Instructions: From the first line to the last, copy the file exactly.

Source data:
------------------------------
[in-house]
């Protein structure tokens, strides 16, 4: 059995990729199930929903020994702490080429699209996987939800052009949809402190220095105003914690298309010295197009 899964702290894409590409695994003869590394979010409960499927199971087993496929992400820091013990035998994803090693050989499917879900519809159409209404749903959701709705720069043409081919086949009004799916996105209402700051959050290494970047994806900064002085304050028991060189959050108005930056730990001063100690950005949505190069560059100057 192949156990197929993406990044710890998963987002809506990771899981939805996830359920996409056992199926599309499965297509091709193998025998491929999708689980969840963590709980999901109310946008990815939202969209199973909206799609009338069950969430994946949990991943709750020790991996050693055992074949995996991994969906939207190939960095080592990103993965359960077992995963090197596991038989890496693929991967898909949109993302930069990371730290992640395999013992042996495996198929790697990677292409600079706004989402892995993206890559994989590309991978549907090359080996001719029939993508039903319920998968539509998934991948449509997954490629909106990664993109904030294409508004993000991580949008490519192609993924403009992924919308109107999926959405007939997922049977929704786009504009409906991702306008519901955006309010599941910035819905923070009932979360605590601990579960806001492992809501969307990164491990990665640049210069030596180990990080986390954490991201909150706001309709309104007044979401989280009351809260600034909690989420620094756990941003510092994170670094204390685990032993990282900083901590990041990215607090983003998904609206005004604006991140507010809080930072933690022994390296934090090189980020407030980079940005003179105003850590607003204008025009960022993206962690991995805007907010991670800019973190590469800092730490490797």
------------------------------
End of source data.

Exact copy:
[in-house]
């Protein structure tokens, strides 16, 4: 059995990729199930929903020994702490080429699209996987939800052009949809402190220095105003914690298309010295197009 899964702290894409590409695994003869590394979010409960499927199971087993496929992400820091013990035998994803090693050989499917879900519809159409209404749903959701709705720069043409081919086949009004799916996105209402700051959050290494970047994806900064002085304050028991060189959050108005930056730990001063100690950005949505190069560059100057 192949156990197929993406990044710890998963987002809506990771899981939805996830359920996409056992199926599309499965297509091709193998025998491929999708689980969840963590709980999901109310946008990815939202969209199973909206799609009338069950969430994946949990991943709750020790991996050693055992074949995996991994969906939207190939960095080592990103993965359960077992995963090197596991038989890496693929991967898909949109993302930069990371730290992640395999013992042996495996198929790697990677292409600079706004989402892995993206890559994989590309991978549907090359080996001719029939993508039903319920998968539509998934991948449509997954490629909106990664993109904030294409508004993000991580949008490519192609993924403009992924919308109107999926959405007939997922049977929704786009504009409906991702306008519901955006309010599941910035819905923070009932979360605590601990579960806001492992809501969307990164491990990665640049210069030596180990990080986390954490991201909150706001309709309104007044979401989280009351809260600034909690989420620094756990941003510092994170670094204390685990032993990282900083901590990041990215607090983003998904609206005004604006991140507010809080930072933690022994390296934090090189980020407030980079940005003179105003850590607003204008025009960022993206962690991995805007907010991670800019973190590469800092730490490797």